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Aren’t You Jealous?

By: Sabrina Ruediger

This series is exploring the mania, including psychosis, in manic episodes of Bipolar I and my experience with that in a psychiatric hospital. I was inspired by a poem I wrote during my stay at Aurora Behavioral Health Psychiatric Unit in 2016, “Aren’t You Jealous”. I had been coming down from a manic episode in my Bipolar and was getting sick of the patients with depression joke that they wished they were bipolar so they could have mania, which they seemed to think would be a great time. They asked us to write poems during art class, which we then read aloud to the group. My poem shut up their jokes for a little, but when do the rest stop? Mania is often thought to be “fun” for some reason. But mania is not fun.

A few characteristics of Mania in the DSM IV:

-Inflated self-esteem or grandiosity

-More talkative than usual or pressure to keep talking

-Decreased need for sleep (e.g., feels rested after only 3 hours of sleep)

So what does that mean to you? Feeling really good about yourself, plus being able to talk a bunch, all without having to sleep? Awesome! Now you see when I see those words I cringe. Because those words together in that order mean some of the worst memories of my life and some of the most insane things I’ve ever done. Those feelings are painfully strong both mentally and physically. The intensity is shocking to you body and mind and it is in no way a glamorous time. Its hard if you’ve never seen it or experienced it yourself to understand that, though. That’s why I tried to depict what it’s really like as best I could to share the truth about mania.

Psychosis is a huge part of mania. There’s this place you can get stuck in in psychosis that nobody ever talks about right before you’re full blown psychotic where you’re seeing things and hearing things thinking things, but you’re not quite gone enough to believe it all. It’s the most horrifying place I’ve ever lived. I’d describe it as what I’d imagine it’s like waking up in the middle of a surgery and not being able to tell them you’re awake.

I’m one of the lucky ones, though. At twenty-two my doctor figured out my diagnosis and got me straightened out. I walked out of that hospital and felt like I was alive for the first day in my life. I had no idea what it felt like to live without constant drastic changed in mood and wild misperception of reality. The past two years have been an experience I did not know was possible.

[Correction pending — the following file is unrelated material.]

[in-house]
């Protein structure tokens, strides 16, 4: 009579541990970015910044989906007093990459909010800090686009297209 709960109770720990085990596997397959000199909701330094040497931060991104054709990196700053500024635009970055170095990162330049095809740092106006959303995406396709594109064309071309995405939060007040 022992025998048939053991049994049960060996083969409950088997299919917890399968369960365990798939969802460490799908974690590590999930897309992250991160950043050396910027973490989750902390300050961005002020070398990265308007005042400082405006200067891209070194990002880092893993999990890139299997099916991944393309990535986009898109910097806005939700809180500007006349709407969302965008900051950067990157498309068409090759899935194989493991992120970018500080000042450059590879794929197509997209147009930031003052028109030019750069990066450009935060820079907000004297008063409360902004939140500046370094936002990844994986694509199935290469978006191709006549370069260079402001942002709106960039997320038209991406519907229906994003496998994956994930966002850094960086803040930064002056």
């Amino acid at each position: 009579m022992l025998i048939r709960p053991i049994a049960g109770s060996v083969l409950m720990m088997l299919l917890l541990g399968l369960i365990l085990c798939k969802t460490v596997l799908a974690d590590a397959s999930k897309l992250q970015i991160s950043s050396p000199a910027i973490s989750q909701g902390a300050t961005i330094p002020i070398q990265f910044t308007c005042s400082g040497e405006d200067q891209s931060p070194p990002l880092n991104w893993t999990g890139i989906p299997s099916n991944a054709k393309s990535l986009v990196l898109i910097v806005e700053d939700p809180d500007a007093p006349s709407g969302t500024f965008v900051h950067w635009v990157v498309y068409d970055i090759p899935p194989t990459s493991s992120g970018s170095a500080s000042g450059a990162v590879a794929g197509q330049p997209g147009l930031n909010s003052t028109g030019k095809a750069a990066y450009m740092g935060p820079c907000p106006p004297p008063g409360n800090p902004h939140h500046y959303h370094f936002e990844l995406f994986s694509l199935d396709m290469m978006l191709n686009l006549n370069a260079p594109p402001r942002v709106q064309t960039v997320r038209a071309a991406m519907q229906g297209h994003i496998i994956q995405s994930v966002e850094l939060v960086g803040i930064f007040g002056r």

A lot of people never get that. Some people can’t get their medication right, some people don’t have access to the medical help they need, and some don’t even make it past twenty-two to try. This years World Bipolar Day is an opportunity to share our experience with those who do not know; to inform and spread awareness about our disorder. We are so strong standing together and those of us who are survivors and fighters can live amazing lives and do amazing things.

I made this about Bipolar mania because its personal to me but I just like to bring light to the whole community of us with mental health disorders from Anxiety to OCD to Schizophrenia because part of why we suffer so much is the general lack of education. We are Bipolar Strong. We fight and surrender everyday to be beautiful, loving, creative members of our society. We are women and men trying out best every single day to get out of bed and make something of our lives despite the challenges we face everyday. I’m proud to be Bipolar Strong. We’ll overcome it together.


You captured the essence of mania well. I am glad that you experienced jealousy when hospitalized. I have been hospitalized twice for mania and both times my fellow patients hated my energy. I even had a counselor tell me a few patients wanted to kill me. I could not shut up and was unable to read social clues. Even though I am stable now, I still don’t socialize much with people I don’t know for fear that I will do or say something that crosses the line and be an embarrassment to myself, my husband or my kids. Mania causes bad decisions because of grand thoughts. Living with the financial consequences is hard and embarrassing. Both sides of the spectrum suck.

Both sides of the spectrum do suck, and how each affects family members can vary. I hate the depressed phase and my wife hates the mania. For years I thought she needed to learn how to deal with the mania, but now I recognize the damage that I’ve caused when manic. I can’t afford to love my manic anymore or I will lose my marriage. My kids are old enough to recognize the symptoms and behaviors too. When I’m depressed I isolate myself, so I offend others less... unless I promised to take care of something and failed to do so.

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